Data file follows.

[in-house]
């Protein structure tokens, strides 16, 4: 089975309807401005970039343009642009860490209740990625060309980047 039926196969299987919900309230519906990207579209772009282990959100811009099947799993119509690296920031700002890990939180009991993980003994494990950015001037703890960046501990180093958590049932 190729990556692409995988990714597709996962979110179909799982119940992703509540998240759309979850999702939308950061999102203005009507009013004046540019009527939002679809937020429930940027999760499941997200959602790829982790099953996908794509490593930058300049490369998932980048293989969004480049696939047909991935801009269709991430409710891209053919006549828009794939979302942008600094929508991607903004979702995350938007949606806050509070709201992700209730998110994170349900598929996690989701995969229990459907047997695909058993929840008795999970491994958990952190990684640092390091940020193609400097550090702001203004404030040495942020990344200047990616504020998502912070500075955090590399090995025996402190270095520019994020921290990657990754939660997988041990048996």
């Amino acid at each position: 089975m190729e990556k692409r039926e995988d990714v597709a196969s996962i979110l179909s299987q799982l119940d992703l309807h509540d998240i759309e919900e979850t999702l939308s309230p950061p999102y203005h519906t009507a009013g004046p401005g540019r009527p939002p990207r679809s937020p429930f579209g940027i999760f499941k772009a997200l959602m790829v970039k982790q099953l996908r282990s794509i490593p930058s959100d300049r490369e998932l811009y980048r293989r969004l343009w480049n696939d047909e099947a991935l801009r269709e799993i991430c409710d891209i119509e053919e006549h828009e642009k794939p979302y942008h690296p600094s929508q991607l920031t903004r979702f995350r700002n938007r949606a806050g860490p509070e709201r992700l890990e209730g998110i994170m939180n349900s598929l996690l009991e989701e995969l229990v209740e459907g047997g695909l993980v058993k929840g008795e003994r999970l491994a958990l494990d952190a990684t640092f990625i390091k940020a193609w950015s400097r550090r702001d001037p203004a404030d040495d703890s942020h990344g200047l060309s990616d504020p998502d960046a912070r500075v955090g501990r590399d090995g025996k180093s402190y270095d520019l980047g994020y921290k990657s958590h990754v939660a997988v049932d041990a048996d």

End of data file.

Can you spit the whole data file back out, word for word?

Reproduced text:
[in-house]
């Protein structure tokens, strides 16, 4: 089975309807401005970039343009642009860490209740990625060309980047 039926196969299987919900309230519906990207579209772009282990959100811009099947799993119509690296920031700002890990939180009991993980003994494990950015001037703890960046501990180093958590049932 190729990556692409995988990714597709996962979110179909799982119940992703509540998240759309979850999702939308950061999102203005009507009013004046540019009527939002679809937020429930940027999760499941997200959602790829982790099953996908794509490593930058300049490369998932980048293989969004480049696939047909991935801009269709991430409710891209053919006549828009794939979302942008600094929508991607903004979702995350938007949606806050509070709201992700209730998110994170349900598929996690989701995969229990459907047997695909058993929840008795999970491994958990952190990684640092390091940020193609400097550090702001203004404030040495942020990344200047990616504020998502912070500075955090590399090995025996402190270095520019994020921290990657990754939660997988041990048996």
């Amino acid at each position: 089975m190729e990556k692409r039926e995988d990714v597709a196969s996962i979110l179909s299987q799982l119940d992703l309807h509540d998240i759309e919900e979850t999702l939308s309230p950061p999102y203005h519906t009507a009013g004046p401005g540019r009527p939002p990207r679809s937020p429930f579209g940027i999760f499941k772009a997200l959602m790829v970039k982790q099953l996908r282990s794509i490593p930058s959100d300049r490369e998932l811009y980048r293989r969004l343009w480049n696939d047909e099947a991935l801009r269709e799993i991430c409710d891209i119509e053919e006549h828009e642009k794939p979302y942008h690296p600094s929508q991607l920031t903004r979702f995350r700002n938007r949606a806050g860490p509070e709201r992700l890990e209730g998110i994170m939180n349900s598929l996690l009991e989701e995969l229990v209740e459907g047997g695909l993980v058993k929840g008795e003994r999970l491994a958990l494990d952190a990684t640092f990625i390091k940020a193609w950015s400097r550090r702001d001037p203004a404030d040495d703890s942020h990344g200047l060309s990616d504020p998502d960046a912070r500075v955090g501990r590399d090995g025996k180093s402190y270095d520019l980047g994020y921290k990657s958590h990754v939660a997988v049932d041990a048996d």